Mr. Corry: However, there is no use in talking about what is past. We come down to the present position. When Deputies come along here and advocate openly the abolition of the beet factories, the non-growing of wheat, and when they want to get back to the happy days of the bullock again, I tell them that that day is gone for ever as far as this Government is concerned. I hope that, as long as they are in office, they will see that the farmer will have some other outlet and that the home market will be preserved for anything that he can produce here will have to be kept at a fairly high figure. The price of wheat will have to be still higher this year than last year, and the price of beet will have to go up again, whatever is paid for the sugar and the flour. I say that it would be suicide on the part of this Government if they abandoned that policy now. It  is the only insurance which the people of the country have that they will have enough to eat if war starts, and that we will have bread for our people. That is an insurance policy well worth protecting and preserving. To my mind, that is the situation with which we are faced.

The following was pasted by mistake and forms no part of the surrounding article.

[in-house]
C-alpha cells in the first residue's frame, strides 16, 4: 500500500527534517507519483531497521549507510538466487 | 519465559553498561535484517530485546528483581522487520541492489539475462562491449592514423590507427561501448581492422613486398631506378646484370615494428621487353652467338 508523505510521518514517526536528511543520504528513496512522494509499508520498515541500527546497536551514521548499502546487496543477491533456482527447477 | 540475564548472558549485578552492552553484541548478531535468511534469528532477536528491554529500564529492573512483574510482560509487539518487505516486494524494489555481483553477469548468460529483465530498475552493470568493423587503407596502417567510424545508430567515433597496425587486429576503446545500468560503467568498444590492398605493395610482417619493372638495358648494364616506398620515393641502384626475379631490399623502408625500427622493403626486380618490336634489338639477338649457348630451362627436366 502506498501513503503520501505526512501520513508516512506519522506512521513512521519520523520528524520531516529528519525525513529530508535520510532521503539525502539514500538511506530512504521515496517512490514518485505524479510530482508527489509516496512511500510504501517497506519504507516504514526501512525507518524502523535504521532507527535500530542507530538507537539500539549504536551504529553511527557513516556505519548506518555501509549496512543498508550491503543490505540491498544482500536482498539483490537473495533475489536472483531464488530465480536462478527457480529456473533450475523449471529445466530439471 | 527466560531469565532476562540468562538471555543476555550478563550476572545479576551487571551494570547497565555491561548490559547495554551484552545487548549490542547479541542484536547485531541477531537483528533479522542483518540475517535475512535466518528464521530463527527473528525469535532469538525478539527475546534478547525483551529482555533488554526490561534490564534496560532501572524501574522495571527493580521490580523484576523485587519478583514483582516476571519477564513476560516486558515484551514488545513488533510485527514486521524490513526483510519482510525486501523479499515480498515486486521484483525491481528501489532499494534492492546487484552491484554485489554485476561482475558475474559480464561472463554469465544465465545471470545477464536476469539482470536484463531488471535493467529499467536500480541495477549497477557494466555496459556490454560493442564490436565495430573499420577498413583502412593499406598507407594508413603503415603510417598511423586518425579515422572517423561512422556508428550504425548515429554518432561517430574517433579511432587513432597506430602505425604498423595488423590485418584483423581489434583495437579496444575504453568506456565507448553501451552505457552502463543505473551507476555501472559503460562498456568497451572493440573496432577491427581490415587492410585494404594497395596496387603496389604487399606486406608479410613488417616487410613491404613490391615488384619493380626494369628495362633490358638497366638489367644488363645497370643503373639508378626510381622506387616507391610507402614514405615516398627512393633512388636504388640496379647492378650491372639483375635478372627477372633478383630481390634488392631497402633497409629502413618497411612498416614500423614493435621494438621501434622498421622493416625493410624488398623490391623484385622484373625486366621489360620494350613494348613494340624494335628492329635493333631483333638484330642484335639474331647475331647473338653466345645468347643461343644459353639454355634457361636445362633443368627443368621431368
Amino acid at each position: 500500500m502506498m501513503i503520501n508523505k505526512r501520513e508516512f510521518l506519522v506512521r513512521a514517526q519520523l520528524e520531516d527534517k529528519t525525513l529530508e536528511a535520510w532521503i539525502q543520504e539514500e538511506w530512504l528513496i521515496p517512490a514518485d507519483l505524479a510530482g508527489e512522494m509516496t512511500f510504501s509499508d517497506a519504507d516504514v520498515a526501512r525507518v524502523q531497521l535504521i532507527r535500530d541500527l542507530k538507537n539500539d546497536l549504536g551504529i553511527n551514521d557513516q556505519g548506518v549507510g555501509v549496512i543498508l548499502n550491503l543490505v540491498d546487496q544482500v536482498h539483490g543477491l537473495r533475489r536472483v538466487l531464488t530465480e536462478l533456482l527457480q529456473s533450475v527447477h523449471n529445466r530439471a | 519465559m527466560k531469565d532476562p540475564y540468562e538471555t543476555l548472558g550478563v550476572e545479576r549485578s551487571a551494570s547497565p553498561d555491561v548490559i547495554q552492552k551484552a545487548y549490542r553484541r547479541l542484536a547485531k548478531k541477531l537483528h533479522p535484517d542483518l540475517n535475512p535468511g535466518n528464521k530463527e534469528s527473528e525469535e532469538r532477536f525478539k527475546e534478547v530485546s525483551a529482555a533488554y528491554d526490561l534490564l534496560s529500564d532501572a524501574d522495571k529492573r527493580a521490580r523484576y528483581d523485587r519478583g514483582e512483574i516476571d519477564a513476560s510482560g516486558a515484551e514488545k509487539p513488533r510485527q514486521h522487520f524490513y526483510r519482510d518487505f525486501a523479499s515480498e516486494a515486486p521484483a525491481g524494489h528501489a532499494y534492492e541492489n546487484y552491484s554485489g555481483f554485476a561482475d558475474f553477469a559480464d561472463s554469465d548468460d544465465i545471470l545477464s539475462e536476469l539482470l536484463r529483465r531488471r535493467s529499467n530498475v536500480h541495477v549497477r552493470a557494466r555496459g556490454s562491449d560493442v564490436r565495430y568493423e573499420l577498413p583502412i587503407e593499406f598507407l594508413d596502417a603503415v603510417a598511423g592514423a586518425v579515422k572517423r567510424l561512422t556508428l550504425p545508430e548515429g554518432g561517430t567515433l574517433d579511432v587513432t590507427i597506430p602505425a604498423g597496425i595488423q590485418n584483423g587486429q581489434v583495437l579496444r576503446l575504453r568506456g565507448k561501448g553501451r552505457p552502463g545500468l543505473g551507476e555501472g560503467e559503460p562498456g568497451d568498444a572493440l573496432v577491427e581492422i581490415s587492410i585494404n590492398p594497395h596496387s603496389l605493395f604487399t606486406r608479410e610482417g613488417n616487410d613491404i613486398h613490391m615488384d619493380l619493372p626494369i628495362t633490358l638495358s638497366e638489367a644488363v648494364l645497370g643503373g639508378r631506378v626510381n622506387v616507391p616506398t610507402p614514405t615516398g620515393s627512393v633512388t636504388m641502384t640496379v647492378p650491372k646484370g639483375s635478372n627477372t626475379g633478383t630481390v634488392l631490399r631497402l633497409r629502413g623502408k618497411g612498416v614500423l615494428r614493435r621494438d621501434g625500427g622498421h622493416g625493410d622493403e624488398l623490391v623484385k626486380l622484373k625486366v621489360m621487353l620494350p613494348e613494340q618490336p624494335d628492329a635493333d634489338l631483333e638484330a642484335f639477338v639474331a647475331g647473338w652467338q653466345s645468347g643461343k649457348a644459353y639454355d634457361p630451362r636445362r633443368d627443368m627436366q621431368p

There was no stronger advocate of derating in this House than I, but experience teaches, and i learned. I learned by finding that the 1,000 acre rancher, employing a man and a dog, got more relief out of the £750,000 grant which I dragged out of the Cosgrave Government during the last year they were in office than any 25 farmers I knew.